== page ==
Plus, the dark web sells disinformation campaigns, enterprises are hit by malicious fake browser updates, and an ex-Yahoo employee pleads guilty to hacking user emails
The plot of HBO’s "Homeland," in which terrorists try to hack into a world leader’s pacemaker, may not be so far-fetched, a report by CNN Health indicated. The report revealed that the U.S. Food and Drug Administration discovered 11 security vulnerabilities in operating systems that use a third-party software known as IPnet. Many medical devices use IPnet, which helps computer systems communicate with each other. If any of the IPnet flaws are exploited, the FDA warned, a hacker might be able to take control of devices such as pacemakers and infusion pumps. The hack could even infiltrate the entire hospital network.
“This is a very serious threat,” said Avast Security Evangelist Luis Corrons. “Especially when we know that hospitals and health organizations do not have the best record for keeping their networks safe. On top of that, a lot of hospital machinery uses outdated software, which greatly increases the risk of being compromised.” If attackers were to hack a device, they could potentially change its function, cause a denial of service, or trigger logical flaws that prevent it from functioning properly.
This week’s stat
On average, 22% of saved photos on Android phones are either low-quality or duplicates, Avast research of 3 billion photos from 6 million users showed.
Disinformation as a service
Cybersecurity experts found a number of cybercriminal groups on the dark web that offer disinformation campaigns as a service. ZDNet reported that to test the extent of the service, researchers created a fictitious company and then hired two disinformation services, one to boost the company with a positive campaign and one to smear it with a negative campaign. In total the researchers spent $6,500 for which they got highly customized campaigns that relied heavily on bots and phony accounts on social media for influence. The malicious services also provided dishonest and deceitful articles as part of the campaigns, and the researchers reported that at least two of the articles were published as real news on media sources. Experts worry that this new shadow industry – once focused only on political causes but now hitting the private sector – could trigger significant consequences such as affecting the stock market.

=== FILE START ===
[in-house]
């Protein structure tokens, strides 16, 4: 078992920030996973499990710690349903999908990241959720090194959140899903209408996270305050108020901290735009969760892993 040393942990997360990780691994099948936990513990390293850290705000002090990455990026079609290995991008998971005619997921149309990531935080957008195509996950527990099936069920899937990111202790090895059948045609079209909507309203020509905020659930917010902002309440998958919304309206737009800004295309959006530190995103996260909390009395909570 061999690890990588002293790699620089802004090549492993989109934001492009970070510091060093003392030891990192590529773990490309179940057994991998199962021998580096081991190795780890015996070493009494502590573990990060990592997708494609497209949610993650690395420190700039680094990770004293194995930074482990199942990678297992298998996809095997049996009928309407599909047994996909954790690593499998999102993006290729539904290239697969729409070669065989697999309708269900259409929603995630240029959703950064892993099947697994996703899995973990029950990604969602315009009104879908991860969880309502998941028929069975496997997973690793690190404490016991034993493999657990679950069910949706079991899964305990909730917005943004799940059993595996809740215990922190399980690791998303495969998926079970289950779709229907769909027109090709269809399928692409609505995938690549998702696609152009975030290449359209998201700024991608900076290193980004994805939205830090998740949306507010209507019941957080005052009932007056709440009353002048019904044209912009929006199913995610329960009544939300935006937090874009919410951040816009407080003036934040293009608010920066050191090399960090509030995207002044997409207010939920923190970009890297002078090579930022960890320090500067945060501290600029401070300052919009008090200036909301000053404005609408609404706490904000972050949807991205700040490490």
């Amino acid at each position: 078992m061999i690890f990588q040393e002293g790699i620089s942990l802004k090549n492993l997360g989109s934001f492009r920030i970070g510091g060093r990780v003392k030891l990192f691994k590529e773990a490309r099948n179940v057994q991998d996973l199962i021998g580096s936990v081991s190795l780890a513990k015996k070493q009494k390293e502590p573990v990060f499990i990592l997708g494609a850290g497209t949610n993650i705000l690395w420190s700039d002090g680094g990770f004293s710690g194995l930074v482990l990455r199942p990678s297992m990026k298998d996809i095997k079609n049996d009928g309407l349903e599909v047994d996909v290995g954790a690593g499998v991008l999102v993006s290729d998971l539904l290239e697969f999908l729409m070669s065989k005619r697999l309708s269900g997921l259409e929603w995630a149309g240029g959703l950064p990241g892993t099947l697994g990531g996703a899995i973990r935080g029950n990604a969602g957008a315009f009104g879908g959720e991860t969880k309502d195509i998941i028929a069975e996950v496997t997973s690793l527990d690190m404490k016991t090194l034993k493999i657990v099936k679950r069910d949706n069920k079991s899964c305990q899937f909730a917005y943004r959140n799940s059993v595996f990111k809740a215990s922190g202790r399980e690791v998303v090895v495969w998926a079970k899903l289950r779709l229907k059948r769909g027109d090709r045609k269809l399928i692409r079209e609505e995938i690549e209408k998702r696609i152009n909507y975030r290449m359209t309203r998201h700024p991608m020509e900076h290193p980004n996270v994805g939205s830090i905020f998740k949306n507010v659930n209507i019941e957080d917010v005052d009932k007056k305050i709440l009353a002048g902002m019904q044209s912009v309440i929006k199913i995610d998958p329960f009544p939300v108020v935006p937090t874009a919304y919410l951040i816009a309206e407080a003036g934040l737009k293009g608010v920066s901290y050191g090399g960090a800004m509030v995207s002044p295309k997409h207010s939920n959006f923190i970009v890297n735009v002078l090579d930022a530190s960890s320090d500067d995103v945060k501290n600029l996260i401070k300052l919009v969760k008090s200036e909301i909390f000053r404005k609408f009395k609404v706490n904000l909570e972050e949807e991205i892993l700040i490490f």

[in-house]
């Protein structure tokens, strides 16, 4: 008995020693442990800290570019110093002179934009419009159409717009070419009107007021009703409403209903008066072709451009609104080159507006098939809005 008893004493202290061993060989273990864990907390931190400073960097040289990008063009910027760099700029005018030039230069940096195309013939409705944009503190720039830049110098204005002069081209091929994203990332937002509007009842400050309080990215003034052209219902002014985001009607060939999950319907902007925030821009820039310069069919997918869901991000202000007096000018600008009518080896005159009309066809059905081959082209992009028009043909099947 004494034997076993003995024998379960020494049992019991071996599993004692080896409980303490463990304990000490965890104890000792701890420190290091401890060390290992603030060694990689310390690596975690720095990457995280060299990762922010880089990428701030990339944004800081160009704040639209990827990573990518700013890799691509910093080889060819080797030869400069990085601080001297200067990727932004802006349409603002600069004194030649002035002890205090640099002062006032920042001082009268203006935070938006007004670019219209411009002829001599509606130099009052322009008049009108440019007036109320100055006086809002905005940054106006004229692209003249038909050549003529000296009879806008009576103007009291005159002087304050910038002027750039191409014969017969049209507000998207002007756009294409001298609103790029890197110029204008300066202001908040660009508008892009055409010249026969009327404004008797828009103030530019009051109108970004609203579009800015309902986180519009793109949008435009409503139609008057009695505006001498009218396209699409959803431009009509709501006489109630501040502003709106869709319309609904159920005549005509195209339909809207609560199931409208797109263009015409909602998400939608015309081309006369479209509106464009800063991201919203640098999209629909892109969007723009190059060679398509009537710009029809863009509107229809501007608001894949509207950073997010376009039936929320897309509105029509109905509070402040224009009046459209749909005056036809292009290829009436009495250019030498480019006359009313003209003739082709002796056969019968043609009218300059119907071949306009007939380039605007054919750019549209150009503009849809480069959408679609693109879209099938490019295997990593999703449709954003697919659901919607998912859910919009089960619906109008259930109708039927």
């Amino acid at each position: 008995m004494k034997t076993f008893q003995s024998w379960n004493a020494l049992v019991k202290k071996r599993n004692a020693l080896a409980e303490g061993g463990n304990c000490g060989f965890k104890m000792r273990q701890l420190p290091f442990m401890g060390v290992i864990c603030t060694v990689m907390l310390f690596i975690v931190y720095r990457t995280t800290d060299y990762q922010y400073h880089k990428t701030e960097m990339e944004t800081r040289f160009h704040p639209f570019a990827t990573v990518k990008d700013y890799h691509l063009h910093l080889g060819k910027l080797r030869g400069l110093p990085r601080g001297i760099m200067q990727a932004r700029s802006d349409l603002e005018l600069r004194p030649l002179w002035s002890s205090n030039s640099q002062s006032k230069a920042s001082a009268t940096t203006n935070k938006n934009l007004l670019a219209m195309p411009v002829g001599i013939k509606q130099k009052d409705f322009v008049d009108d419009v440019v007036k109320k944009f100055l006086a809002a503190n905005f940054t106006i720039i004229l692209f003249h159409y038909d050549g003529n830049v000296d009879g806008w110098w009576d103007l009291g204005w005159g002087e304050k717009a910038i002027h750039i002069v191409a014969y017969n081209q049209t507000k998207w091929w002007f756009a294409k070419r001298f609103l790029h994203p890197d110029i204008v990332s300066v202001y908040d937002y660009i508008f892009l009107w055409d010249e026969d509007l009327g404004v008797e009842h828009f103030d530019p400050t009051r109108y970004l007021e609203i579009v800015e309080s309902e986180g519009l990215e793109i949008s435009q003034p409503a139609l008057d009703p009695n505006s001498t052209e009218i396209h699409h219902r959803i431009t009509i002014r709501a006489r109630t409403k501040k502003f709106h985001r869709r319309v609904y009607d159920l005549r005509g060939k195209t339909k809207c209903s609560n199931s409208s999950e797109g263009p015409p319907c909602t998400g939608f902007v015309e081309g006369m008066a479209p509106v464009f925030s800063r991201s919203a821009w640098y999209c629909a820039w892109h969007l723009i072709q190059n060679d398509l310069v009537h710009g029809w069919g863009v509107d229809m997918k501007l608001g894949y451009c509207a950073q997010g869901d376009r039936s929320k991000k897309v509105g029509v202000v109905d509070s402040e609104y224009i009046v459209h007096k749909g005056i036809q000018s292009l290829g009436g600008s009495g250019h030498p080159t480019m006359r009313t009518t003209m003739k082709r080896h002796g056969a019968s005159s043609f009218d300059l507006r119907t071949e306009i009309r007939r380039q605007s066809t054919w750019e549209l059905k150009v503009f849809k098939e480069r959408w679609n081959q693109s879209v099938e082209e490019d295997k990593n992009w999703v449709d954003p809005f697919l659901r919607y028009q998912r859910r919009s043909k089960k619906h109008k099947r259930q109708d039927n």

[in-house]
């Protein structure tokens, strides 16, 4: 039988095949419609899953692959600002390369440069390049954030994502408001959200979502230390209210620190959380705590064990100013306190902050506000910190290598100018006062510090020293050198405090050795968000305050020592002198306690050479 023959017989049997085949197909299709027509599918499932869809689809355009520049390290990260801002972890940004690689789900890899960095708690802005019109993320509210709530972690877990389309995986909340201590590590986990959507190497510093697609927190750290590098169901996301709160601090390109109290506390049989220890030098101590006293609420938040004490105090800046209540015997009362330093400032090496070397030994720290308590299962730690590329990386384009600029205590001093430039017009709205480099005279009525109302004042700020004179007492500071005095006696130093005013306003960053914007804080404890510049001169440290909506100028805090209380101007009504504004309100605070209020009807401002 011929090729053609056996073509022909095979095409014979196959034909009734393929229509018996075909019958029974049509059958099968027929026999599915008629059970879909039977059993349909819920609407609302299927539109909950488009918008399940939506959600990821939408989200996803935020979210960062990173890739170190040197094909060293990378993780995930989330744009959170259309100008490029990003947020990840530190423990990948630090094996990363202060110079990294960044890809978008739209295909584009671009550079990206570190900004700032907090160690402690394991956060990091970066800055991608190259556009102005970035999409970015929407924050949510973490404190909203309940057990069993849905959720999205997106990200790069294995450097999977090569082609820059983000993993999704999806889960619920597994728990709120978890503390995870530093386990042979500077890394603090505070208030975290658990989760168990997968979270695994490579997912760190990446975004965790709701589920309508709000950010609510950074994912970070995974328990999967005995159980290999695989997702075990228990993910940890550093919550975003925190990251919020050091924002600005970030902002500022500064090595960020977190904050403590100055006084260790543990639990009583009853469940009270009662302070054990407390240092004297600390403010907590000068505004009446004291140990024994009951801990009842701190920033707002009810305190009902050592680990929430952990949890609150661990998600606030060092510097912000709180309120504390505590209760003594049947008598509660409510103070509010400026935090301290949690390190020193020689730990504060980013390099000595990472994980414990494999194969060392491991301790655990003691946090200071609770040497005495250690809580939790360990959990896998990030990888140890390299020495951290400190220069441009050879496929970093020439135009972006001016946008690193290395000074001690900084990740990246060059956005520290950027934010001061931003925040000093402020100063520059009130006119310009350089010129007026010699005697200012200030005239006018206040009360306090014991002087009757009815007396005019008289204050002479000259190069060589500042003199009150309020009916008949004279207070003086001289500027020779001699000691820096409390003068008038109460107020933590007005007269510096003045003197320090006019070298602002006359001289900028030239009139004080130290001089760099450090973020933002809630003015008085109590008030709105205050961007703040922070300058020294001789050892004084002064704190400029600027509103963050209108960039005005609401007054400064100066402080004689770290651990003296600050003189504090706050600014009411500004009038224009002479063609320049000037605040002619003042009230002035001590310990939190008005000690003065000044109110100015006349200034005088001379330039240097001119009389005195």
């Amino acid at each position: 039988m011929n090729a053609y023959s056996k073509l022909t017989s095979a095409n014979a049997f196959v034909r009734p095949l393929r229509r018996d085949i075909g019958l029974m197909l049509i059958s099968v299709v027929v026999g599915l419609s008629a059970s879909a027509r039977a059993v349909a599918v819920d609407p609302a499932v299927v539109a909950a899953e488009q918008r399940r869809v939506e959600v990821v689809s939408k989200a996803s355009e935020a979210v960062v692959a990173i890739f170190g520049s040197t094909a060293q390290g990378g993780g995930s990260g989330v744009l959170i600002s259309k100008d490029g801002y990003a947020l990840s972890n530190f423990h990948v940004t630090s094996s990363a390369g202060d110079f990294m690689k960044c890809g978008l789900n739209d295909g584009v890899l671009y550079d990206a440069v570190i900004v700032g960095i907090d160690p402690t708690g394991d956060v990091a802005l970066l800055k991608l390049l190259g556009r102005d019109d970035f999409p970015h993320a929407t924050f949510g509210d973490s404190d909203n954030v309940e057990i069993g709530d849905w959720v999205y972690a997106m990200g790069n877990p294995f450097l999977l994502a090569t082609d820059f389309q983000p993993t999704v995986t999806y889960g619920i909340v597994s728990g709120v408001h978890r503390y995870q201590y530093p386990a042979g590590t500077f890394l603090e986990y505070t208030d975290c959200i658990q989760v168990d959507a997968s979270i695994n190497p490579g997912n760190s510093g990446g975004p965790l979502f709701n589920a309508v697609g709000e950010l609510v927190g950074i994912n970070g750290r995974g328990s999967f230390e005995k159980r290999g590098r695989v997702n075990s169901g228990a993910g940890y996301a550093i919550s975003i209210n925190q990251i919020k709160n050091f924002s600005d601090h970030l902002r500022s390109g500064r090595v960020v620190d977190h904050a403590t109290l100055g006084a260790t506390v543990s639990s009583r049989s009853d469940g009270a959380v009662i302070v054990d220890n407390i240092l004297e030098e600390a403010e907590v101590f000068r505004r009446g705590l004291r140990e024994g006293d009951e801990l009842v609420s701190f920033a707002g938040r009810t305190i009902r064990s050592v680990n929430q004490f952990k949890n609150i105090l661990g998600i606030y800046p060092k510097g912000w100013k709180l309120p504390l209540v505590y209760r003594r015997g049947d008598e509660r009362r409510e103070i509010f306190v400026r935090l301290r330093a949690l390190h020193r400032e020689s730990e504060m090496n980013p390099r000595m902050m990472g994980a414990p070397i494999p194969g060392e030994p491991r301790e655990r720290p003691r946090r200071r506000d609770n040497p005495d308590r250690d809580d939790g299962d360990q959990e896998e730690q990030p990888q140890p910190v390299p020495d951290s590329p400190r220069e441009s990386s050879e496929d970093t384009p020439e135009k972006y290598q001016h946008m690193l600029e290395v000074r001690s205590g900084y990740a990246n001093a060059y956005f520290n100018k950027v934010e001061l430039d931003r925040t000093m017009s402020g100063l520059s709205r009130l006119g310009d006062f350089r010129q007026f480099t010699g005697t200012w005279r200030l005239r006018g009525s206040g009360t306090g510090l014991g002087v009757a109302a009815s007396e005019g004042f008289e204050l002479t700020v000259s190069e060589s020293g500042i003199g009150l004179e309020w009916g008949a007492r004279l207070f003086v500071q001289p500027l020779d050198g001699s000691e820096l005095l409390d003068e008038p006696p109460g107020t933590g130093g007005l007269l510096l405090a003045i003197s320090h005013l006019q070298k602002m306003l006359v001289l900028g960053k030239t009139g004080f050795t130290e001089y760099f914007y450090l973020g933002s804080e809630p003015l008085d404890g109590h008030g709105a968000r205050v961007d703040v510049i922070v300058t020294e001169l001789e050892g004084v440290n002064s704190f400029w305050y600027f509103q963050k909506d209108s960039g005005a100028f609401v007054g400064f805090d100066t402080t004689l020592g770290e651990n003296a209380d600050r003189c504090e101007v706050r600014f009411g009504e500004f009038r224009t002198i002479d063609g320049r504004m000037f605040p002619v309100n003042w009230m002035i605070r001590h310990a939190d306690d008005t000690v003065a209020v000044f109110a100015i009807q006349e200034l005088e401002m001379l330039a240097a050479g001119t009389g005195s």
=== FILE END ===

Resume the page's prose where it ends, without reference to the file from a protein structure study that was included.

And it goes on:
This week’s quote
“Alexander, really, if we started together we need to finish it. Because for now this is working and we can earn money.” – Developer working on botnet robbing banks in Russia. Go inside a criminal botnet in this post about recent Avast research.
Fake browser updates infect enterprises with malware
Researchers have identified a wave of attacks over the past six months in which employees receive fraudulent browser update prompts that if clicked infect their company’s system with banking Trojans and in some cases ransomware, according to a report by Bleeping Computer. Using hacked websites, the attackers pop up phony notices to users claiming their browsers need to be updated for smooth performance. But when users click the offered update button, they actually download a malicious program that communicates with the attacker’s server. The attacker then gains information about the system and launches banking Trojans at it, which mine the local files for credentials and burrow deeper, collecting login credentials from other computers on the same network. In some instances, once the banking Trojans complete their sweep, the attackers then lock up the system with ransomware, demanding high ransoms in exchange for a decryption key.
Avast Researcher Corrons emphasized the need for continual internal communication within organizations. “We must keep our employees informed of the new threats they might be facing. Most attacks use social engineering techniques to fool people into infecting themselves. That’s why security teams within enterprises should have some kind of bulletin board or communication channel to inform users of the latest attacks, show them how to identify them, and instruct them what to do if they become a target.”
Ex-Yahoo engineer pleads guilty to hacking emails
This week a former Yahoo engineer pleaded guilty in a San Jose courtroom to computer intrusion, admitting he hacked into approximately 6,000 Yahoo email accounts using his internal access to the Yahoo network. NBC News reported that the prosecuting attorney in the case claims that Reyes Daniel Ruiz, 34, targeted the accounts of younger women, including friends and colleagues, in which he would search for sexual images and videos. Prosecutors allege that once he cracked the email account passwords, Ruiz applied those credentials to the user’s Facebook, Gmail, iCloud, and other online accounts, continuing his search for erotic media in those channels. Ruiz could face up to five years in prison and a fine of $250,000.
This week’s ‘must-read’ on The Avast Blog
Quick, what age group has the most photos on their Android phones? If you guessed Millennials, you’re not just wrong but way off. Find out who has the phone-busting photo albums and who travels light in this new research by Avast.
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